“Be Open to the Miracle of Human Limitation” – A Conversation with Julie C. Day

Julie C. Day was one of our weird little zine’s earliest contributors, as her short story “Faerie Medicine” appeared in our second issue back in the Summer of 2014. Other stories by Julie have appeared in  InterzoneSplit Lip Magazine, and Black Static, to name just a few. She’s also the author of Uncommon Miracles, released this fall by PS Publishing, and currently available in hardcover or Kindle editions. Pulitzer Prize finalist Kelly Link called the book “a collection of stories to unsettle your dreams and make the world a stranger and more delightful place.”

Julie recently exchanged emails with our managing editor Joseph P. O’Brien about Uncommon Miracles, as well as analog artifacts, virtual travel, and the value of surrealism…

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JO’B: There are various kinds of “Uncommon Miracles” in the stories in your new book: scientific, religious, magical– sometimes even a mixture of two or three. Do you believe in miracles, in the supernatural sense? Or do you think most “miracles” are potentially explicable by science? Or do you believe both are possible?

JCD: Let me start by saying I believe in the part selves, subpersonalities and the dissonance of beliefs these various parts can create. In other words, yes and no. Humans, as biological creatures, can only perceive what our bodies are capable of experiencing. If you consider reality an amalgam of all the sensory data biological creatures perceive, we already miss so much, whether it’s the infrared markings on flower petals or the navigational guides provided by the earth’s magnetic fields. If you consider how much more there must be to the universe beyond that, we miss the majority of reality.

Science is a methodology that allows us to both gain and organize knowledge about the universe. But no matter how often people correct and refine and illuminate, our scientific understanding will never present the objective universe. We humans will always be limited to viewing the universe through the lens of our biology.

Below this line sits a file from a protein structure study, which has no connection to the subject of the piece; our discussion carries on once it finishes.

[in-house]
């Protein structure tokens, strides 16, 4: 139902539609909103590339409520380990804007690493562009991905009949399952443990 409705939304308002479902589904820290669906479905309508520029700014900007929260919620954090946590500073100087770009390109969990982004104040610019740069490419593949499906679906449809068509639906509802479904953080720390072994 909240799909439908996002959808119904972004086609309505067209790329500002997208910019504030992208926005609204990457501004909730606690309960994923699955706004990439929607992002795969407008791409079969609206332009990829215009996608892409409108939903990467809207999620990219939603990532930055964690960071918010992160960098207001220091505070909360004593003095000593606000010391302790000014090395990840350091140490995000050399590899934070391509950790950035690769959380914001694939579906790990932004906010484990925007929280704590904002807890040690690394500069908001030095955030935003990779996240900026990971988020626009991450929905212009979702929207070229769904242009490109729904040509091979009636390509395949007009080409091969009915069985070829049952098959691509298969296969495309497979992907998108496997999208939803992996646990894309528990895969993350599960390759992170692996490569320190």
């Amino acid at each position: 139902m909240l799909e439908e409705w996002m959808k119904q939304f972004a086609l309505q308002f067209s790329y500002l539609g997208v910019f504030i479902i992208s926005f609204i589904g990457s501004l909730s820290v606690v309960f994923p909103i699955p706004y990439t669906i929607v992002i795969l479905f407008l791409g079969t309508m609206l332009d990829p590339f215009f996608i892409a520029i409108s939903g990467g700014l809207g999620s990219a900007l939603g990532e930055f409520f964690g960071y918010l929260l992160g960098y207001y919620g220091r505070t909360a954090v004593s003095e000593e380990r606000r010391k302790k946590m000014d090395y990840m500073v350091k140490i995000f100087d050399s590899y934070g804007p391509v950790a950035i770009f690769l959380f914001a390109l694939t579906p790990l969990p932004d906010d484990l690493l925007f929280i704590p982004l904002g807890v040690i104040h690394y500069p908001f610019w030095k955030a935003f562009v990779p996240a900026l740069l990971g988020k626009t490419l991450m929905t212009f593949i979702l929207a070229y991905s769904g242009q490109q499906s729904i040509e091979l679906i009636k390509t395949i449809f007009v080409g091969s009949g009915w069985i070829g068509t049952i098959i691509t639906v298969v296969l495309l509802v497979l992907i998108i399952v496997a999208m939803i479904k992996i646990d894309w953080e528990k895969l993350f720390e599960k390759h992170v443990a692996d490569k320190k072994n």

JO’B: Have you ever witnessed anything you’d describe as a miracle?

JCD: This is a bit of a sideways answer, but it’s also the best answer I can think of. When I was thirteen my family moved into a house that was over two hundred years old. On the right-front side of the house was a separate front door leading to a small room, too big to be a hallway. We were told that before funeral homes, the dead and their caskets were given their own entrance into and exit from the house. That feeling you have that you see something, like a trailing bit of white fog, from the corner of your eye? I repeatedly, though not frequently, felt that when I lived in that house. I even felt the emotional presence of people like my grandfather, someone who had died thousands of miles away. Part of me says none of it was real, my imagination is a wild tangle inserting itself in much of my experiences. Another part of me says be open to the miracle of human limitation. There will always be the miraculous, aspects to life we may never fully experience or understand.

JO’B: As someone who was raised Catholic (and has since lapsed), I get the sense while reading your work that you also might’ve had a somewhat religious upbringing (or at least been surrounded by religion as a child). Is that true, and if so, how do you think that may have influenced your writing?

JCD: I was born in the North of England but my family moved to southern Indiana when I was six. In other words, my first real experience with religion was abrupt and painful and incredibly alienating. Like many in the U.K. I was raised in a very secular family. Columbus, Indiana was full of churchgoers who believed in a very restrictive Christian orthodoxy. They were completely oblivious at best and antagonistic at worst to the idea that there were people unlike them in their midst. Despite our common language, English, it was a funhouse-mirror of what I considered the real world.

My imagination was my refuge. But I’ve also always had a very analytical mind. Thinking things through and finding the pattern or the common thread is very much my thing, that and a love of the unexpected truth found in our physical world—truths that require scientific observation and experimentation. So when a teacher taught creationism and evolution, making it clear evolution made no sense; when a teacher quoted a bible verse about women being silent in the church; when some civic group came around our elementary school handing out the new testament; when all of those things occurred, I felt trapped between needing to be quiet to feel safe and needing to be true to how I saw the world. It was an intensely uncomfortable experience. And because it is tangled up with far more personal family events, there is a deeper darkness tied to it as well. In the end, on an emotional level, organized religion will always have an association with that Bible Belt childhood.